WASHINGTON - Federal regulators unanimously agreed yesterday to relax regulations on phone companies' high-speed Internet services, a decision cheered by Bell companies and booed by consumer advocates.
The Federal Communications Commission voted 4-0 to reclassify digital subscriber lines as an "information service" that would be far less regulated than traditional phone service. The change means the government no longer will require phone companies to lease their high-speed lines at regulated rates to competing Internet service providers such as Atlanta-based EarthLink Inc.
BellSouth Vice President Herschel Abbott said FCC Chairman Kevin Martin "should be widely applauded for pushing to completion these sweeping changes."
But Gene Kimmelman, public policy director at Consumers Union, said the change would drive independent broadband providers out of business and result in higher prices for consumers.
"The Federal Communications Commission continues down the wrong path on deregulation, allowing giant phone companies to tighten their stranglehold on competition, stifle innovation, and reach even deeper into the pockets of consumers," Kimmelman said.
Martin predicted that the reduced regulation would spur broadband competition.
If so, that could mean more people would have access to broadband Internet and prices could fall.
The decision came after several days of intense negotiations between the FCC's two Democratic members, Michael Copps and Jonathan Adelstein, and its two Republicans, Martin and Kathleen Abernathy.
The commission's fifth seat is vacant, and observers noted that this gave the two Democrats an incentive to negotiate the terms of the deregulation now, before President Bush was able to restore a Republican majority.
One compromise involved the adoption of principles that phone and cable companies should allow subscribers to use the Internet any way they wish.
"The policy may help to prevent cable and telephone companies from using their monopoly power to block consumer access to Web sites, prohibit their use of competing Internet telephone service, or prevent them from using computer applications," Mark Cooper, research director for Consumer Federation of America, said in a statement.
Another compromise requires that, for 270 days, DSL providers must continue to contribute to the Universal Service Fund, which provides subsidies for rural phone service. That period will give regulators an opportunity to develop a broader reform of the subsidy system.
Copps said such compromises were the best option, given that "the handwriting is on the wall. DSL will be reclassified whether I agree or don't agree."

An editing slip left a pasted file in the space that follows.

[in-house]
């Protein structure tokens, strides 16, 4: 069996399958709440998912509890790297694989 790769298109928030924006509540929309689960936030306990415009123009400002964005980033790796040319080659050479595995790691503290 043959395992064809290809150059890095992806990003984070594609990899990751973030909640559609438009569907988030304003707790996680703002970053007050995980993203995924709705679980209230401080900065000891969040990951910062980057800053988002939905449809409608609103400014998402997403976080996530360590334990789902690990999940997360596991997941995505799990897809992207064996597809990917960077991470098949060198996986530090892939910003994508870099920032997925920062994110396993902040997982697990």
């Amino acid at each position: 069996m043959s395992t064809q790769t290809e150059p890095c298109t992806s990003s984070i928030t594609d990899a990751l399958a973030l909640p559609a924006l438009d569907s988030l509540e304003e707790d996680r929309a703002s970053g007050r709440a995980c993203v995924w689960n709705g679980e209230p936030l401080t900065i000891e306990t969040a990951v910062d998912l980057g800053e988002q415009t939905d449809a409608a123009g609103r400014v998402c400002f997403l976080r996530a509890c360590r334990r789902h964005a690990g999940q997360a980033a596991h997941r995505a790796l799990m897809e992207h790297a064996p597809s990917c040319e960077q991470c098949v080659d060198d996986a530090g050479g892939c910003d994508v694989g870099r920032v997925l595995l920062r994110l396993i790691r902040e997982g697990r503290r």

The regional phone companies that evolved out of the heavily regulated Bell system, such as BellSouth Corp. and SBC Communications Inc., have complained loudly about the FCC's 2002 decision to treat cable companies as information service providers.
Those gripes grew in June after the Supreme Court's "Brand X" decision reaffirmed that the FCC had the right to give cable companies such freedom from regulation. That prompted Martin to move swiftly to similarly deregulate DSL and level the playing field between phone and cable broadband providers.
But opponents fear phone and cable companies may now be able to squeeze out independent Internet service providers that need access to DSL or cable to reach their customers.
Martin said the independent ISPs will have to reach mutually agreeable terms with those companies.
"I think that EarthLink and other ISPs will continue ... to have the opportunity to negotiate access with the incumbent telephone and cable companies," Martin told reporters after the meeting. The FCC decision requires DSL providers to grant network access to ISP competitors for one year to ease the transition.
Adelstein was cautious. "I hope that independent ISPs can continue to thrive in this new environment, but it's going to be more difficult for them - no doubt."
He said the FCC will be "watching closely to ensure that telephone companies continue to provide marketplace solutions even after the requirement is lifted." If they fail to do so, "there will be a huge consumer uproar, and I would hope the commission would look at that anti-competitive behavior and take appropriate action."
EarthLink vice president Dave Baker said he, too, believes consumers would be infuriated if independents got muscled out. He noted his company remains "confident that we will extend our existing commercial agreements with the Bells."
Phone and cable companies already control more than nine out of 10 subscriptions to high-speed service.
At the meeting, Copps said that he had "objected strenuously" to the original decision to deregulate cable-modem service. But he said the Brand X ruling "has fundamentally changed the legal landscape."